But I wonder how significantly Dooyeweerd has been interpreted at ICS the past nigh on fifty years through Vollenhovean spectacles.
One matter on which Vollenhoven differed from Dooyeweerd, according to Zuidervaart, has to do with the “Divine Command of Love”. Now, I am not writing an introduction to the Introduction, but a response, so I will not rehearse what he has to say. (Besides, I am facing an ever more imminent deadline, which might indeed sharpen one's mind, though is just as likely to evoke anxiety.) Those of a certain generation – and I dare say, their successors, given the recent revelation that sales of past “albums” are now surpassing those of current releases for the first time – will know Pink Floyd's Dark Side of the Moon. And if not the album itself (though there are students still singing “We don't need no education” in classrooms, as one or two of mine did), then its cover. This depicts light passing through a prism, and emerging the other side as a dispersed (diffused, diffracted – I have never quite found the right term) spectrum (with indigo missing). My recollection (as I said at the outset, I am presently distant from the sources I could consult to check this) is that Dooyeweerd, in The Christian Idea of the State, uses the analogy of light through a prism to illustrate how the Divine Command of Love issues in creation in modal aspects, how (modus quo) love is experienced within our timed, thus differentiated, horizon. Love is thus indeed (to be) expressed through what Dooyeweerd calls the determinative (pre-logical) dimensions of experience, not only the normative aspects.
This in turn speaks to apparent differences between the place of God's law in “the scheme of things”. I have long since been taught (after coming under Reformational tutelage forty plus years ago) and early accepted that Scripture is not a collection of propositions, the principles constituting the core of revelation that need to be separated from the narrative dross by systematic theologians. Scripture is not a theoretical tome in mufti, and neither is the Word of God spoken to us also in Christ and creation (in the comprehensive sense Zuidervaart describes). Now there is every chance I have misread Dooyeweerd, but what I have understood is that there is no access to eternal Ideas or Forms outside the realm of concrete events, i.e, history, in which the incarnation of Christ is pivotal. Normative formulations and actions are ever a result of struggle between good and evil, between grace and sin. They are accessible and only gained through historical struggle – the indispensability of human positivisation cannot be denied, nor the direction it should take toward love be gainsaid. It may well be the case that Dooyeweerd knew this in his heart but could not articulate it clearly in his philosophising; but I would not take this for granted.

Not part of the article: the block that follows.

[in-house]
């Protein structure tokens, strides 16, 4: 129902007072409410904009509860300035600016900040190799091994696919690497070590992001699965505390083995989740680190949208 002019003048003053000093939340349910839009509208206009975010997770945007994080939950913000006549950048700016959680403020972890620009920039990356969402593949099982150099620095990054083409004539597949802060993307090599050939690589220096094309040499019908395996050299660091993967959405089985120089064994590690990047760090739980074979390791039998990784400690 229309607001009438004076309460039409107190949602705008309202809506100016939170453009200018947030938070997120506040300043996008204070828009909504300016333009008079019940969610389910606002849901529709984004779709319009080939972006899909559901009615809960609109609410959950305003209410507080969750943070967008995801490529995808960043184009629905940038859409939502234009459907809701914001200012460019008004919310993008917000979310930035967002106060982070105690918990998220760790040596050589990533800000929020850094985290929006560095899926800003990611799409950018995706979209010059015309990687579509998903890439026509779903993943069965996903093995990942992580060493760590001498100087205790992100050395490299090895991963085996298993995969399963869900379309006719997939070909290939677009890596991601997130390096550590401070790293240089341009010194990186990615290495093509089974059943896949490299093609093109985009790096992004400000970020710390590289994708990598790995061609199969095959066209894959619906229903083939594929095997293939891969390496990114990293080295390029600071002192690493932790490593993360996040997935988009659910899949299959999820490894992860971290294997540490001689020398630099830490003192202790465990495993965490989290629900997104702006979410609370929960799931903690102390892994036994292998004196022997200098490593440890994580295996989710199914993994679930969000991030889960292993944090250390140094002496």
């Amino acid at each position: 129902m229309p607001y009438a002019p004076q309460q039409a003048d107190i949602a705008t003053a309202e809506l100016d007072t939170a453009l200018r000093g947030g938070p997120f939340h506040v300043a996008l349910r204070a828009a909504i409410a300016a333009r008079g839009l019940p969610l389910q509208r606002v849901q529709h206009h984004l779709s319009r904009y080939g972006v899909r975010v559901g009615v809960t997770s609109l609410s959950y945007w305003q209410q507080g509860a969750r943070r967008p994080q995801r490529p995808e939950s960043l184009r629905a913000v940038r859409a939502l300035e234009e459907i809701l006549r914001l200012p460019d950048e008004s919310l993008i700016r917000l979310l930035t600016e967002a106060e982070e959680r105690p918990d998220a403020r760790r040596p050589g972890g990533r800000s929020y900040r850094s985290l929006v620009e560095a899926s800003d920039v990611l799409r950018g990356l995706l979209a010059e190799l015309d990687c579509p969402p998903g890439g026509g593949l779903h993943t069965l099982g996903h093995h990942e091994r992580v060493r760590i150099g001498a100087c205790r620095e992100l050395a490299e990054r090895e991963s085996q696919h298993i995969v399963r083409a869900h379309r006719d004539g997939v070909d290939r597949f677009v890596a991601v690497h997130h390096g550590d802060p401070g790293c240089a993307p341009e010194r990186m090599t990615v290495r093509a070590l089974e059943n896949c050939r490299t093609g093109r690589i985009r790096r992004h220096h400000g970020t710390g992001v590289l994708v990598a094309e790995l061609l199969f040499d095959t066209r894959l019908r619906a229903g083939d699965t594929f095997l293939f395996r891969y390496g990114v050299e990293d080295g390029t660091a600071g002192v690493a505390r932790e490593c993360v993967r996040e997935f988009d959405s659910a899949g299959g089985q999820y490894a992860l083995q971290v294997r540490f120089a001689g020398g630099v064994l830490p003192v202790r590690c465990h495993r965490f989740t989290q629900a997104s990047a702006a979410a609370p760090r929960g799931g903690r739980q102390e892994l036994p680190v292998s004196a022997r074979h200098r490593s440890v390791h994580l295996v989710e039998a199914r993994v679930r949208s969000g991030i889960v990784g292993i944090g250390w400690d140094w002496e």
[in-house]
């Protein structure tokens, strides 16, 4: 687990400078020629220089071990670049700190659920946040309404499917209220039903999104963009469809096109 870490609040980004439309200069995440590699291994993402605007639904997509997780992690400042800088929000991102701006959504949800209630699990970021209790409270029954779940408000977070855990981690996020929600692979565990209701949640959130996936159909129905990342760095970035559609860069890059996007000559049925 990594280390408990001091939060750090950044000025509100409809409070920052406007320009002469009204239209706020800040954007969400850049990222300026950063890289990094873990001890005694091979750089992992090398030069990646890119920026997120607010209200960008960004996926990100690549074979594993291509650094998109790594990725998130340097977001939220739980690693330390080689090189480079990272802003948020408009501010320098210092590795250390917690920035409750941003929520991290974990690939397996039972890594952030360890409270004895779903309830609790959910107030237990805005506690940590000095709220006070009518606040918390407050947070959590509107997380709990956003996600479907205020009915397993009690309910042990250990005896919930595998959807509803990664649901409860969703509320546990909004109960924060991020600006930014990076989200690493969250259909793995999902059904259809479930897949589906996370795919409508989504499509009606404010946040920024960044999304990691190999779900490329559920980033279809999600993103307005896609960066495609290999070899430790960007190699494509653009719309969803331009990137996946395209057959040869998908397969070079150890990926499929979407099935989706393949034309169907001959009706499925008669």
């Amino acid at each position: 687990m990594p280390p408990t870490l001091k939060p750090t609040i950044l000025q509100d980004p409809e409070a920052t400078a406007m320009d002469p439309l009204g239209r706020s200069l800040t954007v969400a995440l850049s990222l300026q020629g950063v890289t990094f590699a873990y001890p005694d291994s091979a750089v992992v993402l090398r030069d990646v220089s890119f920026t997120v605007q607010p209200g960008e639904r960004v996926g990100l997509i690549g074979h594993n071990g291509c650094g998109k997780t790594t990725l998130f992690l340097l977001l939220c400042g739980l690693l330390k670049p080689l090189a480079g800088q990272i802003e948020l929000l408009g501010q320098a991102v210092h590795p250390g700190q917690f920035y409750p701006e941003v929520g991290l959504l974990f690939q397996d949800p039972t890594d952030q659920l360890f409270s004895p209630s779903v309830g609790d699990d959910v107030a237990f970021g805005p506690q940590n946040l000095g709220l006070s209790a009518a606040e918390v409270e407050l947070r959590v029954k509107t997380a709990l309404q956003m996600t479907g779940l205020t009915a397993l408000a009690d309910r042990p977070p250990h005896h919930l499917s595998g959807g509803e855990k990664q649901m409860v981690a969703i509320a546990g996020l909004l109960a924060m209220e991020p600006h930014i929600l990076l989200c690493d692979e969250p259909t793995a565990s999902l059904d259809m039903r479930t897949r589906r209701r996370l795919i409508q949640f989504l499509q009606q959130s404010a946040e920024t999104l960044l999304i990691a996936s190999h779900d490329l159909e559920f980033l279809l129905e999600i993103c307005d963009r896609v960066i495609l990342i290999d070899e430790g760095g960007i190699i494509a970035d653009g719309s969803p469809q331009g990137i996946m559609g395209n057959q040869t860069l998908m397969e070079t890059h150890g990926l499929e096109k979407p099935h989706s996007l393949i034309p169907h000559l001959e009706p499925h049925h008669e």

Normative formulations and actions are ever a result of struggle between good and evil, between grace and sin.
My doctoral research was inspired by Dooyeweerd. When I commenced this project, I was not at all sure where this inspiration would lead; I just knew that there was something quite significant in this way of honouring the fundamental role of religion/spirituality in scholarship, as in all of life (something quite missing from my experience as an evangelical undergraduate on a secular campus). It led me to what I termed “the ways of knowing thesis”, which was not, as many have assumed, the recognition of diversity on the “objective” but on the “subjective” side (avowedly in the context of an integral subject-object relation, in which ontology does encompass epistemology). That is to say, it has to do with how the knowing subject orients toward entities, rather than just the multi-dimensional ways in which entities reveal/present themselves to us. Though Lambert's exploration of different modes of truth is far more sophisticated than mine, it nonetheless has, I believe, the same roots. I will not elaborate, but I am struck by the resonance between Lambert's engagement with the practice of art (and not only aesthetics) and mine with the practice of education, both being stimuli respectively to adjust our theoretical frameworks so they are accountable to everyday experience – again, the “genius” of Reformational philosophy. I dare to suggest that, for both of us in our own fields, a primary motivation was to combat the hegemony of “logic”, “Reason” or “technical rationality” so that the vastly rich complexity of this creation which God placed in our care and the incredible diversity of God's image-bearers could be fully realised. If we both learnt one thing from both Dooyeweerd, Vollenhoven and their successors, it is that religion (spirituality) is the mainspring of life, and that in this our lives should be directed in all things to love of God and neighbour.
Oh, after “finishing” this, one more thing came to mind, one difference between Dooyeweerd and Vollenhoven Lambert did not mention that I think is important: the latter's insistence on a “Scriptural philosophy”. This is definitely worthy of further exploration, though Seerveld and Hart, among others, have practised this in ways worthy of emulation.
Doug Blomberg was drawn to ICS by the pull of a Reformational vision of life, one of cosmic redemption. His dissertation was entitled "The Development of Curriculum with Relation to the Philosophy of the Cosmonomic Idea", a deliberately vague description as he really did not know where it would take him. As it turned out, his career as a teacher, teacher educator and administrator, first of all in Australia, and for the past thirteen years in Canada, has been deeply informed and continually enriched by this tradition. He currently serves as President of ICS and Senior Member in Philosophy of Education.
Image used under Creative Commons, from Wikipedia.
Image used under Creative Commons, from Wikipedia.